DAR ES SALAAM (Reuters) - The European Union has released 53.26 million euros ($56.7 million) in aid to Tanzania as part of a budget support package that had been suspended over corruption allegations in the east African nation.
Tanzania, one of Africa's biggest per capita aid recipients, has been dogged by accusations of graft within the energy sector as it prepares to start large-scale natural gas production from its big off-shore discoveries.
The EU is part of a donor group that withheld nearly $500 million in budget support to Tanzania last year over corruption allegations tied to the government's payments to independent power producer IPTL.
"This disbursement follows the recent decision by budget support development partners to resume disbursements before the end of the current financial year," the EU said in a statement on its website.
"The majority of these payments had so far been withheld pending the developments on the IPTL case. The EU welcomes the steps the government of Tanzania and all relevant institutions have taken to handle this case."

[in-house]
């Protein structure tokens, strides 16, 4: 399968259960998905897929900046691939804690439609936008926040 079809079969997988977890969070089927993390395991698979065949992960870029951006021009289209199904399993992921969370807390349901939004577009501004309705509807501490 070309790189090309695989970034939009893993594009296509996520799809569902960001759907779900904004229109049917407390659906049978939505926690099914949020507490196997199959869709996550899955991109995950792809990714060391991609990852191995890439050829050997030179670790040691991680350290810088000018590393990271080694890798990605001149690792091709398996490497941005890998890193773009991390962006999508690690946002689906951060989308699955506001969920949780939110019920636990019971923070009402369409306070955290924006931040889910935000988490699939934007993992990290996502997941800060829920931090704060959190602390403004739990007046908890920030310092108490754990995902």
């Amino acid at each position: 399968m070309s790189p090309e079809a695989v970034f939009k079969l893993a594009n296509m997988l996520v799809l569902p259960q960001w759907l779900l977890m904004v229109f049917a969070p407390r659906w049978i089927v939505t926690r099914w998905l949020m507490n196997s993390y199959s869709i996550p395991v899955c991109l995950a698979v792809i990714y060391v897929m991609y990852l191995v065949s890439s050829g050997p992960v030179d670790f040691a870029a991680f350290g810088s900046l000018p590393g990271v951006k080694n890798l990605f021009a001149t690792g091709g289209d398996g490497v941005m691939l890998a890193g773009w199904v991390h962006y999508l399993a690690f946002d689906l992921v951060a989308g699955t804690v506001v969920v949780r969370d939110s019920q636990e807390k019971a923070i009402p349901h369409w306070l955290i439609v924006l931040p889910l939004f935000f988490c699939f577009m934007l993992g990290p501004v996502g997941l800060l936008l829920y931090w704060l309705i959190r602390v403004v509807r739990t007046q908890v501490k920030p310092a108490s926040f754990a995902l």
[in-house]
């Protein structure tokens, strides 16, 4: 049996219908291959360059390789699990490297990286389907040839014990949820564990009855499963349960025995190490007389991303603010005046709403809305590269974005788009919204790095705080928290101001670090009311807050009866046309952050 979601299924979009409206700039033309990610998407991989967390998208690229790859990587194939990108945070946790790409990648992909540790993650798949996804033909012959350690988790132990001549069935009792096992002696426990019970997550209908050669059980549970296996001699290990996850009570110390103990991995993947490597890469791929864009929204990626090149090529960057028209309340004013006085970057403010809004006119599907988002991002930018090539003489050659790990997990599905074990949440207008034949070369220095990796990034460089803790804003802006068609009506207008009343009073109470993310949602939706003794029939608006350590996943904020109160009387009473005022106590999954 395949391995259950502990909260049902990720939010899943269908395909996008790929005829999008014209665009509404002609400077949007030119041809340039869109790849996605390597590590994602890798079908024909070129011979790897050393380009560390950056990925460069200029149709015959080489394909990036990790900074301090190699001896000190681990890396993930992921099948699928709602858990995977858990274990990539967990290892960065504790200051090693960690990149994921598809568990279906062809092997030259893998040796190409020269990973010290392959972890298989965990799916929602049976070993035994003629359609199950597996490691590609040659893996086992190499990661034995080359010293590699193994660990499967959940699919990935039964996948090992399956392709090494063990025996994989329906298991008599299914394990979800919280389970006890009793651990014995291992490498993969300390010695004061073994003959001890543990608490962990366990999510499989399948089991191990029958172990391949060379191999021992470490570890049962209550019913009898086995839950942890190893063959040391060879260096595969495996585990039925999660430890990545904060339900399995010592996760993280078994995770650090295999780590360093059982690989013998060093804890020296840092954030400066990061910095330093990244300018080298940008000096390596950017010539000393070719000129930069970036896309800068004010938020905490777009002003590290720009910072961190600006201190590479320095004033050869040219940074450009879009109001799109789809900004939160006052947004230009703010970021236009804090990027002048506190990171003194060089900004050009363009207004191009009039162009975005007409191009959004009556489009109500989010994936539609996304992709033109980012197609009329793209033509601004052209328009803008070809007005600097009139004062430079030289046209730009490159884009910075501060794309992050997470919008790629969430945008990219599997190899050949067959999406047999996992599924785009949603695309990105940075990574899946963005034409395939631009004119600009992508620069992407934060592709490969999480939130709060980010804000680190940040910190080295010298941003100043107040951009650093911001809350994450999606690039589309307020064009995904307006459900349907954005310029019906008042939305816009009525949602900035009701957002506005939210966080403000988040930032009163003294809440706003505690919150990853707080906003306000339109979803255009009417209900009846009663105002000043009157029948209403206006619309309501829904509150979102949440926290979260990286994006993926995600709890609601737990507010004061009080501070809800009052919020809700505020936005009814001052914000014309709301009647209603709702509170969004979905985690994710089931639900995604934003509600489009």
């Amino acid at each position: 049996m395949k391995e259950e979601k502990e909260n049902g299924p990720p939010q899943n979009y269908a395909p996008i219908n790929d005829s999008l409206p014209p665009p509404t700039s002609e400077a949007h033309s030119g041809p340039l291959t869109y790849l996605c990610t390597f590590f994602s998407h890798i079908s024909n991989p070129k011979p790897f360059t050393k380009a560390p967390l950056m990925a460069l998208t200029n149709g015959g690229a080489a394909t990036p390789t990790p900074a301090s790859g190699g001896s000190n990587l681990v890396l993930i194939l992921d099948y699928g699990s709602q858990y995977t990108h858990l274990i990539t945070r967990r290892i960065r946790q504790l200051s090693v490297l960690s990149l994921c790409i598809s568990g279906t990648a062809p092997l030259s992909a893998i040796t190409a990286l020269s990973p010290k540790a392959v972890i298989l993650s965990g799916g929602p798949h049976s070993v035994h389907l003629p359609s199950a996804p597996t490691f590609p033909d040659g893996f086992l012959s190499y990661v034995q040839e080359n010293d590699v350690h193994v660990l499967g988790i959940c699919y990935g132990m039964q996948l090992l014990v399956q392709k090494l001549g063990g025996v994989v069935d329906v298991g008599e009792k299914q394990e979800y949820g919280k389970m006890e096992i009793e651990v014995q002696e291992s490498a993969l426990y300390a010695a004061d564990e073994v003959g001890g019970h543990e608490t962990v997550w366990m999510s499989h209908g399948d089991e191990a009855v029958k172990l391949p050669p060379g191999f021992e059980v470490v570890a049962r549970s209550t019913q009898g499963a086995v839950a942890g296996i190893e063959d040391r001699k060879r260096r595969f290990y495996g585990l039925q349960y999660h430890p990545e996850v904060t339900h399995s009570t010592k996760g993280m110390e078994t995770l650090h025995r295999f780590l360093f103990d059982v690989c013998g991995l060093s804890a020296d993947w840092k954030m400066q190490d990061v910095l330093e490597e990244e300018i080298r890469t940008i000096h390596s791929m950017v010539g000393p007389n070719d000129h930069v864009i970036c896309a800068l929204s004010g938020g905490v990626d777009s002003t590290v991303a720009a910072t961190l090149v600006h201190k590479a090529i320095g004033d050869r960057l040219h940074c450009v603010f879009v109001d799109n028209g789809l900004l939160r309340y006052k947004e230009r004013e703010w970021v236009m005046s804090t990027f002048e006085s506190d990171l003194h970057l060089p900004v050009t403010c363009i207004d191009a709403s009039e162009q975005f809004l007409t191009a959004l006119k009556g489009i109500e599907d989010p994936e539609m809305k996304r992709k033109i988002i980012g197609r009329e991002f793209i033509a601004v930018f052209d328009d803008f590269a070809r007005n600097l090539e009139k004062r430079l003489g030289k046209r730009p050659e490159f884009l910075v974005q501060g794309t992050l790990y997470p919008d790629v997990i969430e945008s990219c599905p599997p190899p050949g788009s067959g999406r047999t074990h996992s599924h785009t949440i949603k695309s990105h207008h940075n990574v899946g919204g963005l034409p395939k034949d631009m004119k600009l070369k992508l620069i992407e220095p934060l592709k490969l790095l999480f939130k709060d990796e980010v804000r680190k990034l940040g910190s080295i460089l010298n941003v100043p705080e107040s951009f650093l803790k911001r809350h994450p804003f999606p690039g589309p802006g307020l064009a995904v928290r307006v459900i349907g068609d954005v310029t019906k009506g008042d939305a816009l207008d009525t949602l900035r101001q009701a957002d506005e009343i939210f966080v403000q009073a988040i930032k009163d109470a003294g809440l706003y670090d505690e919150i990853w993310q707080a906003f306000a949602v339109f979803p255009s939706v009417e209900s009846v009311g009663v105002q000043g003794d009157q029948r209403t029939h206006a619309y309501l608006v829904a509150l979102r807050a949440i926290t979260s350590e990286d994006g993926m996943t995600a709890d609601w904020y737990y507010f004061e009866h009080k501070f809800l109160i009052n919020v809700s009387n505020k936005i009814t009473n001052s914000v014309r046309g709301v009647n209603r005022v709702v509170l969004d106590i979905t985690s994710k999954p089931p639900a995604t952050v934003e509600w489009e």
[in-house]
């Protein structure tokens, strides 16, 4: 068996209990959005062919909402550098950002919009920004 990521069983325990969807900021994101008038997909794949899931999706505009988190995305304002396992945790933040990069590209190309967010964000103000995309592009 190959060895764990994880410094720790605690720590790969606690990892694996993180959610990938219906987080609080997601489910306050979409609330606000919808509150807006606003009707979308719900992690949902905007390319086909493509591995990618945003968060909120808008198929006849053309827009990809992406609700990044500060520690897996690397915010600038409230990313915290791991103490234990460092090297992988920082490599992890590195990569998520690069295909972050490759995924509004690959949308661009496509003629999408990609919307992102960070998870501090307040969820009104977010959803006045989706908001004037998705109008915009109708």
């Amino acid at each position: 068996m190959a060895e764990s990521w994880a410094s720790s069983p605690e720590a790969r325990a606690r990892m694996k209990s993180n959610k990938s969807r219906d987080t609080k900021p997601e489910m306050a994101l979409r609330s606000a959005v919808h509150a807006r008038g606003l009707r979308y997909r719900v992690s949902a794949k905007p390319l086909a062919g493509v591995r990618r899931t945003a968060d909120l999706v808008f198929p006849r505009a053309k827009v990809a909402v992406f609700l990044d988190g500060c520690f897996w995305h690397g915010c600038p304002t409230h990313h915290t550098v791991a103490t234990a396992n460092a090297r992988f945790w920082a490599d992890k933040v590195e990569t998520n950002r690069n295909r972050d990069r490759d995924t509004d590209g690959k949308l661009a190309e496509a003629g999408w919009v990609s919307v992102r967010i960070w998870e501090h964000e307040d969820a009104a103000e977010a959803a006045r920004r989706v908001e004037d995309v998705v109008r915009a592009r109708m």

Three senior cabinet members in President Jakaya Kikwete's government lost their jobs over the IPTL scandal, while the country's anti-graft watchdog has filed corruption charges against several public officials.
Investors have long complained that graft is one of the main reasons for the high cost of doing business in Tanzania.
The donor group, which comprises Finland, Germany, Britain, Norway, Sweden, Denmark, the European Commission, Ireland, Canada, Japan, the World Bank and the African Development Bank, said in March it had agreed to resume aid disbursements to support Tanzania's 2014/15 budget.
Tanzania said the delay in the release of donor aid had affected budget execution and weakened its currency.
(Reporting by Fumbuka Ng'wanakilala; Editing by Edith Honan and Crispian Balmer)